A tattoo is a form of body modification made by inserting ink, dyes, and/or pigments, either indelible or temporary, into the dermis layer of the skin to form a design. The art of making tattoos is tattooing. Tattoos fall into three broad categories: purely decorative; symbolic; and pictorial.
Why Are tattoos a bad idea?
Tattoos breach the skin, which means that skin infections and other complications are possible, including: Allergic reactions. Tattoo dyes — especially red, green, yellow and blue dyes — can cause allergic skin reactions, such as an itchy rash at the tattoo site. This can occur even years after you get the tattoo.
Best Tattoo Ideas for Men
Small Tattoo. If it’s your first or second time getting inked up, a small tattoo is probably the smartest way to go.
Tribal Tattoo. Tribal tattoos draw upon centuries of symbolism, tradition, culture, and masculinity. …
Can I have pictures of tattoos?
The tattooist can still copy the design even if it is copyrighted. But you or the artist will need permission from the copyright holder to use the image. Sometimes it will be easier for you to get permission to have the image tattooed on you than it is for the tattooist to get permission to use the design.
How painful is a tattoo?
Tattooing tends to be a painful procedure because tattoo artists use needles to inject ink into the dermis layer of the skin. The injections cause localized swelling and damage to the skin. Once the tattoo procedure is over, the area may be sore for about a week before the swelling goes down.
How Do You Feel About Tattoos?
Do you want one (or more)? What design would you choose? Would you make a different choice if you knew your tattoo would last only a year?
Do you like tattoos? Would you like to get one someday? What design would you get? And how do you think the people in your life — your parents, your friends — would feel about it?
But what if the tattoo you got would fade away in about a year? Would that change your mind about getting one? Why or why not?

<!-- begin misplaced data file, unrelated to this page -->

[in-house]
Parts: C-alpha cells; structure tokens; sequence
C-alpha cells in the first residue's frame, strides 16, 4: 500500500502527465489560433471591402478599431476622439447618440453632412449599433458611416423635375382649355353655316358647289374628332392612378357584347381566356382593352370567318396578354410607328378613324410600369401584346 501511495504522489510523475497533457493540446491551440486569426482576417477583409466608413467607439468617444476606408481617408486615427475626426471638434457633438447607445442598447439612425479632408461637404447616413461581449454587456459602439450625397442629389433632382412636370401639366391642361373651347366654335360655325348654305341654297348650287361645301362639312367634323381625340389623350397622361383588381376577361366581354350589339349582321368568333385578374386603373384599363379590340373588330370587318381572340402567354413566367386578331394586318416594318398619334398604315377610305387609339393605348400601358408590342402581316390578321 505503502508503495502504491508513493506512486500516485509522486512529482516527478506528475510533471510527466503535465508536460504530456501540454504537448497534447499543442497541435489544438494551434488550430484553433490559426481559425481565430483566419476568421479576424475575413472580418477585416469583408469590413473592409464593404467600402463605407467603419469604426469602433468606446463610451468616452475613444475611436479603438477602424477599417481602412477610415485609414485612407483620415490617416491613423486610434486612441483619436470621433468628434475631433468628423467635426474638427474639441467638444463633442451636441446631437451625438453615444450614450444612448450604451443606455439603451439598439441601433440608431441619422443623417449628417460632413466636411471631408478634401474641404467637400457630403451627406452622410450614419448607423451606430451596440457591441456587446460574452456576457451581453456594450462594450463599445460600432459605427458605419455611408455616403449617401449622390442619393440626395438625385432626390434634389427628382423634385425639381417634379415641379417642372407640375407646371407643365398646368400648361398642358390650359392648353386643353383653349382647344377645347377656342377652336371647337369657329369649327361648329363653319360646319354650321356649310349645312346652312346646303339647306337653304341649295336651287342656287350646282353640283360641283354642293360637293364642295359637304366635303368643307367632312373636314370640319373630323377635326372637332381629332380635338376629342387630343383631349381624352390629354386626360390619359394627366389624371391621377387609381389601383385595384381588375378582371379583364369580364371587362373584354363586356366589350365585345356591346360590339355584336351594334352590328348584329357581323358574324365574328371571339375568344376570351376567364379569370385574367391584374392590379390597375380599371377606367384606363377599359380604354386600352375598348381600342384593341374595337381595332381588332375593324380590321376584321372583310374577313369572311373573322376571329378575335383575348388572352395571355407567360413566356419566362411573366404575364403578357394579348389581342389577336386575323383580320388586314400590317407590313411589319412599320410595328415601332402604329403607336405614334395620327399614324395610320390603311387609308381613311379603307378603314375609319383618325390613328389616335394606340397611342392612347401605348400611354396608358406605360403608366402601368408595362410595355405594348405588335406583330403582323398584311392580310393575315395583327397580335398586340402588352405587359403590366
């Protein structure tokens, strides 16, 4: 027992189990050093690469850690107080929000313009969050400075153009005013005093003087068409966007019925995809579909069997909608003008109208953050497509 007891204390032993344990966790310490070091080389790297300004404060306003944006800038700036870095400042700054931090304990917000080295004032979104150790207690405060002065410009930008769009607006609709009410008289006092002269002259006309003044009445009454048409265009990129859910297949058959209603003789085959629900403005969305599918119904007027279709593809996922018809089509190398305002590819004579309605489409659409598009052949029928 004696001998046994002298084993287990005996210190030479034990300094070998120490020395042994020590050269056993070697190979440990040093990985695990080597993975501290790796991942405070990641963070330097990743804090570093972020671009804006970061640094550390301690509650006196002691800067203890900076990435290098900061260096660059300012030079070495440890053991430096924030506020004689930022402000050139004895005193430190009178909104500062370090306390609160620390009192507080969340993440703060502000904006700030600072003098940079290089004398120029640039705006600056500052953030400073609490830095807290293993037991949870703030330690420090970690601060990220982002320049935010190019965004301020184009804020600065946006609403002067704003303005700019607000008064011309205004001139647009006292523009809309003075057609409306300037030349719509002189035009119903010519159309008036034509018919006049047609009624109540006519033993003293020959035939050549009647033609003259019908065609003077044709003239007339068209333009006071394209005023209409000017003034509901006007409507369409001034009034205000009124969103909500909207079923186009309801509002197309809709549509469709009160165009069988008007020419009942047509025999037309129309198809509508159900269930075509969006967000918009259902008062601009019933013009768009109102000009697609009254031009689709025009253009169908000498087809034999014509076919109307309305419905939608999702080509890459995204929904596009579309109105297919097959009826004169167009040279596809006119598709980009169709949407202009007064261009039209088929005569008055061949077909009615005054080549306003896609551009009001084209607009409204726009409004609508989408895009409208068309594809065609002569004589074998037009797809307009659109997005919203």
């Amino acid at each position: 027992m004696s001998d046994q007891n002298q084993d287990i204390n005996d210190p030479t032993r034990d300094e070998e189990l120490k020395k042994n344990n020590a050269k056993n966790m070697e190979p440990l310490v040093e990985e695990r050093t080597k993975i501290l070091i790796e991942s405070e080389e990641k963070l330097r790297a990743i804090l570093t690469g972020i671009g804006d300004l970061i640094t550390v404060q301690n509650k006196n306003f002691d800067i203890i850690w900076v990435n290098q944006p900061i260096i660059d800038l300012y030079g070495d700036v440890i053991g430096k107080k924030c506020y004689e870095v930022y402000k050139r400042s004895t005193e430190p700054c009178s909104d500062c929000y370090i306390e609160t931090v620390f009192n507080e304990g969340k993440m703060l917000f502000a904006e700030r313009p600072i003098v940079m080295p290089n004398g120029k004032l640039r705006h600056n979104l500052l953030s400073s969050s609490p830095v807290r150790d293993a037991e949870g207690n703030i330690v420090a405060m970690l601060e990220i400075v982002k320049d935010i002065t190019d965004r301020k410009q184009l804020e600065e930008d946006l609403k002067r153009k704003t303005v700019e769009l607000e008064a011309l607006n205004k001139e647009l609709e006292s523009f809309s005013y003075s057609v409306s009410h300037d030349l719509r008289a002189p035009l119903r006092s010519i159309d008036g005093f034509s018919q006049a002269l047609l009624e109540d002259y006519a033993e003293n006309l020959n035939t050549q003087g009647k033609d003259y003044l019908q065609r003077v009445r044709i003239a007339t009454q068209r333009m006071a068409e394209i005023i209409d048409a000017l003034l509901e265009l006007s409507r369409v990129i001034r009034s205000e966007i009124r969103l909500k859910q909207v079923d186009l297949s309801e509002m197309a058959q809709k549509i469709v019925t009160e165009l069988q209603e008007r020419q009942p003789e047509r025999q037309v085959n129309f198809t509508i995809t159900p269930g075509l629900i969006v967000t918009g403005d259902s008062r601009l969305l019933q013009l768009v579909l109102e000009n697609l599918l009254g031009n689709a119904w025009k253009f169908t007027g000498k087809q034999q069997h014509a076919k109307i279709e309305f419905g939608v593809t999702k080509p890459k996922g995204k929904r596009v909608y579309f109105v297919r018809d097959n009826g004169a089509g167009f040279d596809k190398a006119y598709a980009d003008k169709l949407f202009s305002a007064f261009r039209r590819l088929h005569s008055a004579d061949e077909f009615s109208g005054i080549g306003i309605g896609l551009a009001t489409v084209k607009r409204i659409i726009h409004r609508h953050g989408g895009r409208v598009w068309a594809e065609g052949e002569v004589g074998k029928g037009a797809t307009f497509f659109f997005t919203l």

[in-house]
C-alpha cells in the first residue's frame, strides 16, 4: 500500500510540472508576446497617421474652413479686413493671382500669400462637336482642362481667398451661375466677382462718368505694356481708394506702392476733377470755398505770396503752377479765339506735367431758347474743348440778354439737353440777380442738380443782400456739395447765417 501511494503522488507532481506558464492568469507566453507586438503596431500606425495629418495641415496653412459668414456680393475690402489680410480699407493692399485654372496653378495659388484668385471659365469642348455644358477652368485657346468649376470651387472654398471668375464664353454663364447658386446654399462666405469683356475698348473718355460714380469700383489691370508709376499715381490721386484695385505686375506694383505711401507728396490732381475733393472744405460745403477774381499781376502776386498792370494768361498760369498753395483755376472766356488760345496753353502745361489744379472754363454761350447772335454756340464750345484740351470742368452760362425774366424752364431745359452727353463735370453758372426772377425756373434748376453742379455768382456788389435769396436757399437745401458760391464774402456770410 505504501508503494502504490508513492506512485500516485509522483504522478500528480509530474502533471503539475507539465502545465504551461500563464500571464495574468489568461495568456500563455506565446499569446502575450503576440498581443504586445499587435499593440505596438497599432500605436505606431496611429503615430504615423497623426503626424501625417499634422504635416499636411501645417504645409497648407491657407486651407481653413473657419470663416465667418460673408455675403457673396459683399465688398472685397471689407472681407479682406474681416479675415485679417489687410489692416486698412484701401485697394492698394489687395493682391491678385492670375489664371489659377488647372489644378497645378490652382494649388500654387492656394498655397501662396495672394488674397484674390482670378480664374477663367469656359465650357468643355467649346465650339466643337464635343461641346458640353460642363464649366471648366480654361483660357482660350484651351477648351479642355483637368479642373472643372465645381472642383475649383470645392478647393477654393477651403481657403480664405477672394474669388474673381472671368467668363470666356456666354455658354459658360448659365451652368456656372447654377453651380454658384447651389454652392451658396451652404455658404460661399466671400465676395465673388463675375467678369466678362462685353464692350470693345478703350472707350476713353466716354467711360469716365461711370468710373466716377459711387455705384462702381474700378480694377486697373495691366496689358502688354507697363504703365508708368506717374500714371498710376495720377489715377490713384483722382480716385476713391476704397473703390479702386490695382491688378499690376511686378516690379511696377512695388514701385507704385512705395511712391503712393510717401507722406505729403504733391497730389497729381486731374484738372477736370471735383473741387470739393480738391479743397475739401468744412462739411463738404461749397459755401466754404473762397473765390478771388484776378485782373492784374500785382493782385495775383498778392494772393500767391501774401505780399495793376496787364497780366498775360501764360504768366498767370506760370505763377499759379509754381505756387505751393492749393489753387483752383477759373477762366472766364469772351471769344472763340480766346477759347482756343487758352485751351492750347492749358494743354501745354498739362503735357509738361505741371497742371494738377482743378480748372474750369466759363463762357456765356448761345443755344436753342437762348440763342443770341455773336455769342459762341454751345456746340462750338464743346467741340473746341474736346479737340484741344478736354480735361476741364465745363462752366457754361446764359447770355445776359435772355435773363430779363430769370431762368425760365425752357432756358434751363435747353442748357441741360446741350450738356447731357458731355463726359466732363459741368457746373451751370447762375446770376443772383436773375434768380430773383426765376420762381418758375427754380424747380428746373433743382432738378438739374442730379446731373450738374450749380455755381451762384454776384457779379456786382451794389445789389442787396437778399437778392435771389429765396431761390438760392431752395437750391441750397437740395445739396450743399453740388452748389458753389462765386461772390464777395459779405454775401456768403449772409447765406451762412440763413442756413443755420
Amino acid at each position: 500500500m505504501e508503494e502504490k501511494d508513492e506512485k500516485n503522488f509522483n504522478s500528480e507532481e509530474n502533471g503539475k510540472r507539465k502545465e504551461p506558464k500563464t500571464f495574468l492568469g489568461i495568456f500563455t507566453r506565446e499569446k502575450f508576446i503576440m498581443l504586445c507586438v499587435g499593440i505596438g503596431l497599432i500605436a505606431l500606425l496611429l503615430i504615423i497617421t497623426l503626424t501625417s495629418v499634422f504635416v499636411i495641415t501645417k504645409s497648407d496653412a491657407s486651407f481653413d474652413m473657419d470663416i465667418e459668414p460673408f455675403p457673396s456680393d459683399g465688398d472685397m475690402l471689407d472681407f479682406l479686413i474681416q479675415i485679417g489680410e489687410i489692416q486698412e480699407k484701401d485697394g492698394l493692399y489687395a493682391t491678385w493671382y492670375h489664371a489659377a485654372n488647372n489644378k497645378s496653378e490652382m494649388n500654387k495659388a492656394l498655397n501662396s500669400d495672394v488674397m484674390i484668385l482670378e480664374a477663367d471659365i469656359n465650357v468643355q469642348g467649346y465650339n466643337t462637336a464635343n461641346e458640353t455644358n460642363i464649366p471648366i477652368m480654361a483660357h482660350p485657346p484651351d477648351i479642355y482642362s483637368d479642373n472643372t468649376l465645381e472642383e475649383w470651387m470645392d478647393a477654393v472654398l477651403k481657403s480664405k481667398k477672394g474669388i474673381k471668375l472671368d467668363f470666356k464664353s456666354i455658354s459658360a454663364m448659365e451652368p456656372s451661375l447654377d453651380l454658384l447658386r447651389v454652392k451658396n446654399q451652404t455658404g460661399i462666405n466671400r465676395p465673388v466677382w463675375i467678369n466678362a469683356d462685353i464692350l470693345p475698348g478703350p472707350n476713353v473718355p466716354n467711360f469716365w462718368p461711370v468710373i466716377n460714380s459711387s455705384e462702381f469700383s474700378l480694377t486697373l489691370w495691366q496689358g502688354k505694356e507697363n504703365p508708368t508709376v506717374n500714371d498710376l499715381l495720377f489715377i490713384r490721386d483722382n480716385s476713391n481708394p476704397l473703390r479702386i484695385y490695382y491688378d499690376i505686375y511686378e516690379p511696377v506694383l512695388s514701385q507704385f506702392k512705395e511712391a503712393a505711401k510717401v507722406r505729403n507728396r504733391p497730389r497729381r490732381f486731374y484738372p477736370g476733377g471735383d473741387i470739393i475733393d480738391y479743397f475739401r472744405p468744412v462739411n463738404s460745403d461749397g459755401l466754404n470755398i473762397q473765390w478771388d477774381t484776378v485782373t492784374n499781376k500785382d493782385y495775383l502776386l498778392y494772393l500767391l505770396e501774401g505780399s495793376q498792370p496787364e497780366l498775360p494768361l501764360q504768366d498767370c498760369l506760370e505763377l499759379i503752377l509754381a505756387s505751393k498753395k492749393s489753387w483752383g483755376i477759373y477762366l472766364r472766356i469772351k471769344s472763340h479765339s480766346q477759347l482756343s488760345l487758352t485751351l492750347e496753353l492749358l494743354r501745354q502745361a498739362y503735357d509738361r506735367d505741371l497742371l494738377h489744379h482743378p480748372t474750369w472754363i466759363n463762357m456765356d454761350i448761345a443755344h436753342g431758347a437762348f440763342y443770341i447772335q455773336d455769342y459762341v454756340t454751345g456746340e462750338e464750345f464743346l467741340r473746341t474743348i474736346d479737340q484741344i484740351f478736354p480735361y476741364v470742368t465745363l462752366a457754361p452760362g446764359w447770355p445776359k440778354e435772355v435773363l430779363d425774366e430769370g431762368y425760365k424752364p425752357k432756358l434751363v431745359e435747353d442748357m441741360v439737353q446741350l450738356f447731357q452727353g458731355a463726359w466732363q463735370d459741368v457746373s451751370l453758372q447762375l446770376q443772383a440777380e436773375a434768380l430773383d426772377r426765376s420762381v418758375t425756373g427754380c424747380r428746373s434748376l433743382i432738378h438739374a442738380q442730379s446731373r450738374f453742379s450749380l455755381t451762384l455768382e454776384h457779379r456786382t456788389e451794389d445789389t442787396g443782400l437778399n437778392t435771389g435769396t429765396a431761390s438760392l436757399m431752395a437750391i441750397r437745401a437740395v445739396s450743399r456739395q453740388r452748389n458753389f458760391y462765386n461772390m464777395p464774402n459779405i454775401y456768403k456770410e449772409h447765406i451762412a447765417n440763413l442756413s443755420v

In “Why Do You Tattoo?,” Alyson Krueger writes about Ephemeral, a company that makes a kind of tattoo ink that fades from skin in nine to 15 months:
Unlike other temporary tattoos, such as henna dye or stickers, Ephemeral tattoos, like their permanent counterparts, are applied with needles and ink under the skin.
But some think the idea of a disappearing body art completely defeats the purpose.
Joanna Acevedo, 24, who works in an ice cream shop in Prospect Heights, has more than 100 tattoos all over her body: “The only thing I don’t have tattooed is my chest.” Many of her designs are random, she said, listing “a crocodile, a cat skull, a barbed wire, the words ‘steak fry,’ an eagle, a cactus and an ice cream cone.”
“I like the fact that they are permanent because they are part of me,” she said. “They represent a moment in time, and I like living with all my history.” She equates tattoos she doesn’t like to scars, another remnant, she said, from bad choices you made when you were younger.
The article continues:
Despite the bravado required to commit to a permanent tattoo, regrets are as old as tattoos themselves.
Sometimes the fix involves a lot of effort, as with laser tattoo removal. “A laser light breaks up the tattoo particles and fragments them,” said Dr. Roy Geronemus, director of the Laser and Skin Surgery Center of New York.
“It can take anywhere from two sessions to more than 10 sessions depending on the size of the tattoo,” he said. “I did a woman this morning with a few areas on her finger that took me three to four seconds, and yesterday I did someone with a whole sleeve that took half an hour.” Dr. Geronemus said his patients don’t experience any pain with the local anesthetic.
“I do see a number of patients who have made decisions spontaneously without giving a lot of thought to the longstanding nature of what they’ve done,” he said. “A name that is no longer part of your life doesn’t belong on your body. In most cases the next partner doesn’t necessarily like the idea of the ex-partner’s name staring them in the face.”